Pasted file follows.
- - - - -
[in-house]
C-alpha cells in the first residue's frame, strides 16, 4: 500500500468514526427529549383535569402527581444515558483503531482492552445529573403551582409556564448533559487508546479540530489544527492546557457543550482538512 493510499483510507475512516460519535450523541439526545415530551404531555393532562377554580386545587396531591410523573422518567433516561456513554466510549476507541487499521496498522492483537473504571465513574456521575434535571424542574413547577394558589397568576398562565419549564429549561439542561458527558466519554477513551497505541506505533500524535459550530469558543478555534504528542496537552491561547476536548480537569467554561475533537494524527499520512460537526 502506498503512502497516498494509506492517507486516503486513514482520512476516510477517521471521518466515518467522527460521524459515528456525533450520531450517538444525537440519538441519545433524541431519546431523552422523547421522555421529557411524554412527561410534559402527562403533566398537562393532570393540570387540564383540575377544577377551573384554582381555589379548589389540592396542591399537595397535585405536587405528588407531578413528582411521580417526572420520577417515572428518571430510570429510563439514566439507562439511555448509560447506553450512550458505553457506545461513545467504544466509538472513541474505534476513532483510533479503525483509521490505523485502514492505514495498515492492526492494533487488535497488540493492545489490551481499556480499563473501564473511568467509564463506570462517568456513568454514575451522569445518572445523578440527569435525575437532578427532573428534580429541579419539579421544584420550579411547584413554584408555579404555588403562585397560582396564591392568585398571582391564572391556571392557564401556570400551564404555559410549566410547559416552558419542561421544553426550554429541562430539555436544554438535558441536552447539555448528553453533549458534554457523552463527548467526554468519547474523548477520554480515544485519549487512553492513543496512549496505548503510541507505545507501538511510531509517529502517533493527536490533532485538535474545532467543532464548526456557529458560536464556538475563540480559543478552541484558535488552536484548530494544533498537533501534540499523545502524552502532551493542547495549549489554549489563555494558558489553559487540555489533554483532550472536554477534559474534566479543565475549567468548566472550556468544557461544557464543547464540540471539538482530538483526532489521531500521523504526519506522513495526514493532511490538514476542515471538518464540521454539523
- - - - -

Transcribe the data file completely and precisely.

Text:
[in-house]
C-alpha cells in the first residue's frame, strides 16, 4: 500500500468514526427529549383535569402527581444515558483503531482492552445529573403551582409556564448533559487508546479540530489544527492546557457543550482538512 493510499483510507475512516460519535450523541439526545415530551404531555393532562377554580386545587396531591410523573422518567433516561456513554466510549476507541487499521496498522492483537473504571465513574456521575434535571424542574413547577394558589397568576398562565419549564429549561439542561458527558466519554477513551497505541506505533500524535459550530469558543478555534504528542496537552491561547476536548480537569467554561475533537494524527499520512460537526 502506498503512502497516498494509506492517507486516503486513514482520512476516510477517521471521518466515518467522527460521524459515528456525533450520531450517538444525537440519538441519545433524541431519546431523552422523547421522555421529557411524554412527561410534559402527562403533566398537562393532570393540570387540564383540575377544577377551573384554582381555589379548589389540592396542591399537595397535585405536587405528588407531578413528582411521580417526572420520577417515572428518571430510570429510563439514566439507562439511555448509560447506553450512550458505553457506545461513545467504544466509538472513541474505534476513532483510533479503525483509521490505523485502514492505514495498515492492526492494533487488535497488540493492545489490551481499556480499563473501564473511568467509564463506570462517568456513568454514575451522569445518572445523578440527569435525575437532578427532573428534580429541579419539579421544584420550579411547584413554584408555579404555588403562585397560582396564591392568585398571582391564572391556571392557564401556570400551564404555559410549566410547559416552558419542561421544553426550554429541562430539555436544554438535558441536552447539555448528553453533549458534554457523552463527548467526554468519547474523548477520554480515544485519549487512553492513543496512549496505548503510541507505545507501538511510531509517529502517533493527536490533532485538535474545532467543532464548526456557529458560536464556538475563540480559543478552541484558535488552536484548530494544533498537533501534540499523545502524552502532551493542547495549549489554549489563555494558558489553559487540555489533554483532550472536554477534559474534566479543565475549567468548566472550556468544557461544557464543547464540540471539538482530538483526532489521531500521523504526519506522513495526514493532511490538514476542515471538518464540521454539523